Pelle, by the way, was horrific after a good showing against Boston on Thursday. He was a step slow on his reads, looked out of sorts on offense, and mostly got punked by Boban Marjanovic. Joel Embiid he is not.
• This loss is not on Josh Richardson, who was mostly fine individually, but you are sort of seeing the problem with him being close to a primary perimeter initiator on offense. For every nice lob pass or pull-up jumper, there's a pass that never has a chance to reach its target and a stalled-out possession. The Sixers knew this (or at least should have) when they acquired him in the Jimmy Butler sign-and-trade, but because Simmons hasn't taken the next offensive step, and because Harris has to spend long chunks of games spacing the floor, it's up to Richardson to do more heavy lifting than he's capable of.
Finding a guy who can be a legit primary creator would be tough without a major move. They certainly need a good secondary guy to take the pressure off of Richardson.
• It was easy to dismiss road woes as a function of a tough early schedule, but the inability to win on the road is officially a serious problem for this group. Outside of a couple of notable exceptions, the Celtics win in particular, this team has just not been good at all when they leave the friendly confines of South Philadelphia.
Fortunately for them, the Sixers are currently in a position to not have homecourt advantage in any round of the playoffs, so thankfully that's not something that will matter in the postseason.
• I am not blind to the improvements Tobias Harris has made this season, predominantly on the defensive end, but the Sixers need him to be a much better shooter than he has been this season if they are going to get where they want to go. The same is true to a lesser extent of Al Horford, who came on down the stretch but ultimately left far too many looks on the table.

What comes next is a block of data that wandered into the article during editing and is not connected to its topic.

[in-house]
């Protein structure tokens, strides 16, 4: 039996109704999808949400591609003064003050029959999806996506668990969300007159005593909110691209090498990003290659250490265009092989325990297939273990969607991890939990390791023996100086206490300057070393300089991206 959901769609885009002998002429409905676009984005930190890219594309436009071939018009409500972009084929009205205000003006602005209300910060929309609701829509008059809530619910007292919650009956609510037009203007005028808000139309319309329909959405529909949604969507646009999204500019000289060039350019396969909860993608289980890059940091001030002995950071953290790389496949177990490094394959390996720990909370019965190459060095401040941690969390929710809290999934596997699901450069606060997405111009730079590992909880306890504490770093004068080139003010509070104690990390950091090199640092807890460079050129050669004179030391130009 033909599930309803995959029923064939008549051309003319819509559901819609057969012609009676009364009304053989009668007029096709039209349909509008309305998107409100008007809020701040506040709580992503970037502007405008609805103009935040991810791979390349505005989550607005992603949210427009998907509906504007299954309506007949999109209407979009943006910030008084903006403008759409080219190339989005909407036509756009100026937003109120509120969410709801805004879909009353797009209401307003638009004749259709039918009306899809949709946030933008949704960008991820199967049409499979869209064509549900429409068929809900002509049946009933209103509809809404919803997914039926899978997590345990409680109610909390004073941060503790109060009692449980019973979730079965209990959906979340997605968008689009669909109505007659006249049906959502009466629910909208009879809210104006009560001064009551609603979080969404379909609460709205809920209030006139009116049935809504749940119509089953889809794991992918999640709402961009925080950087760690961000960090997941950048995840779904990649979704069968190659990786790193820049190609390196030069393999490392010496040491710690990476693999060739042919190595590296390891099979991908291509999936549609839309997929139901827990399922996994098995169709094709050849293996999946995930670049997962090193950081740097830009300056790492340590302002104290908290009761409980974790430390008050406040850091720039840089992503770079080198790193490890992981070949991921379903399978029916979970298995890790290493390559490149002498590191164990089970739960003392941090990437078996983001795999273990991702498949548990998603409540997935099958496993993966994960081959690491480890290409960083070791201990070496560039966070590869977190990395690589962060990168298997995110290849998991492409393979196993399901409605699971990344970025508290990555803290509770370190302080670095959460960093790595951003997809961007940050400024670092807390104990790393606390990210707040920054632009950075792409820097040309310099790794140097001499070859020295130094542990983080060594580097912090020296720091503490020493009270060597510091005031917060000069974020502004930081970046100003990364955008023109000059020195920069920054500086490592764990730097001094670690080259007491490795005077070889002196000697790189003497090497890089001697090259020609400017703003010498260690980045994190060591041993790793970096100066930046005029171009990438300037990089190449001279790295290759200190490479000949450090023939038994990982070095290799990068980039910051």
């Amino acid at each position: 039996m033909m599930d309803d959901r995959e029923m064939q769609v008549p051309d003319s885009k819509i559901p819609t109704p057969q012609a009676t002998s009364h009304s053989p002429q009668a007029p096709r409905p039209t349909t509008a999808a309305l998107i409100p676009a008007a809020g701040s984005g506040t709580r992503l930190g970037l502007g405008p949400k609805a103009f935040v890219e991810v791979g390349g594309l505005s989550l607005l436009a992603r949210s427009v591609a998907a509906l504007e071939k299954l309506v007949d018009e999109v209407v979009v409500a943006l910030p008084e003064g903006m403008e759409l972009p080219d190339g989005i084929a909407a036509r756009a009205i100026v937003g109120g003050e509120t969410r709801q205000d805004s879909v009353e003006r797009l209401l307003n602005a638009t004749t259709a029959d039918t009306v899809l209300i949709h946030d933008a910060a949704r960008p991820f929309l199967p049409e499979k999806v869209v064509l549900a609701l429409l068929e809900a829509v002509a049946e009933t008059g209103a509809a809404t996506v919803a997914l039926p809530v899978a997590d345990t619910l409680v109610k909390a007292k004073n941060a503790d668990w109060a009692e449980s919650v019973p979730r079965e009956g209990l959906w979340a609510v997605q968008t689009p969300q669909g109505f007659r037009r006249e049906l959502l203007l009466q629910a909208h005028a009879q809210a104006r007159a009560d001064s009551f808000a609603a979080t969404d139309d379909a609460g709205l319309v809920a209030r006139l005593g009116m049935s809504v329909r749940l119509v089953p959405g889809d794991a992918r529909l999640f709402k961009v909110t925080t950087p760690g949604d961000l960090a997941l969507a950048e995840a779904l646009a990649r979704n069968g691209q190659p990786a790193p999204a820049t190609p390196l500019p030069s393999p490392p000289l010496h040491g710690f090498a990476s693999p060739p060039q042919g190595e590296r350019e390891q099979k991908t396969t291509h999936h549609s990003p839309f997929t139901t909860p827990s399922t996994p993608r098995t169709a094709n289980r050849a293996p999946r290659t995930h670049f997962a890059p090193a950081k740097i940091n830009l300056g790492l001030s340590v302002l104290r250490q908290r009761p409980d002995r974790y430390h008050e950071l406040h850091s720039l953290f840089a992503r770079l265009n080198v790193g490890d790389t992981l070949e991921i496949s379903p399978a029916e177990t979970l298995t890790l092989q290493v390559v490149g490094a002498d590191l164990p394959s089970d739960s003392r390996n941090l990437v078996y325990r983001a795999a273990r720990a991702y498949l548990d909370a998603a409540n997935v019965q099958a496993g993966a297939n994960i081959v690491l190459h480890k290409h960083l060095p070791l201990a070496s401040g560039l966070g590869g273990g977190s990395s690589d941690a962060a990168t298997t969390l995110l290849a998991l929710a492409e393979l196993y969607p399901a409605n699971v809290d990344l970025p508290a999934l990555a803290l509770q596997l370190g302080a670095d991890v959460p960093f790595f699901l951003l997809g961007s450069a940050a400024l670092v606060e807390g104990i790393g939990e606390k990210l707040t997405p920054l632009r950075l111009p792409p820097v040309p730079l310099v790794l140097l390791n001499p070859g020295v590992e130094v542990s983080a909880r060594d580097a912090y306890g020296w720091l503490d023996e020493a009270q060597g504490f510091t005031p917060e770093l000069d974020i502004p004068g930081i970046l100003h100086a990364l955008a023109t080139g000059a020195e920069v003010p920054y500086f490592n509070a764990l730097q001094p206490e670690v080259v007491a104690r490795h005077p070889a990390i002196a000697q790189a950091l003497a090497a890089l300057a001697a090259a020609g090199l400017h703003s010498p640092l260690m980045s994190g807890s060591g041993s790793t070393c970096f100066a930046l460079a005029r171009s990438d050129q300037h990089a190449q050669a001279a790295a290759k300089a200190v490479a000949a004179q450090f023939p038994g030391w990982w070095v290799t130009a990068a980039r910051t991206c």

These guys did not collect hundreds of millions of dollars from the Sixers this summer to be "just okay" as shooters or offensive players. This is the time where they're supposed to step up and help the team in a time of need, and while Horford did that in a big way against Boston, they were both putrid on offense Saturday night, outside of some short bursts. They have all the space and rope with which to work now that Embiid is on the sideline, and they still stunk out loud.
They rest at the bottom of this section, but their struggles are a lot more consequential than Mike Scott being a worse version of the same guy he has been his whole career.
• The entire second half? Their shooting performance for the whole game? Both fit here. Joel Embiid post-ups may end in turnovers too often and may be a style of basketball that doesn't work as well as you'd hope in 2020, but they are a reliable source of offense for Philly, and they are a way for the Sixers to slow the game down and find their footing when shots aren't falling. Not having their safety valve felt like it really hurt them on Saturday.
• Getting fried by Boban has to sting for these guys. The whole crowd rising to celebrate his made three in the final minute was one extra punch to the gut.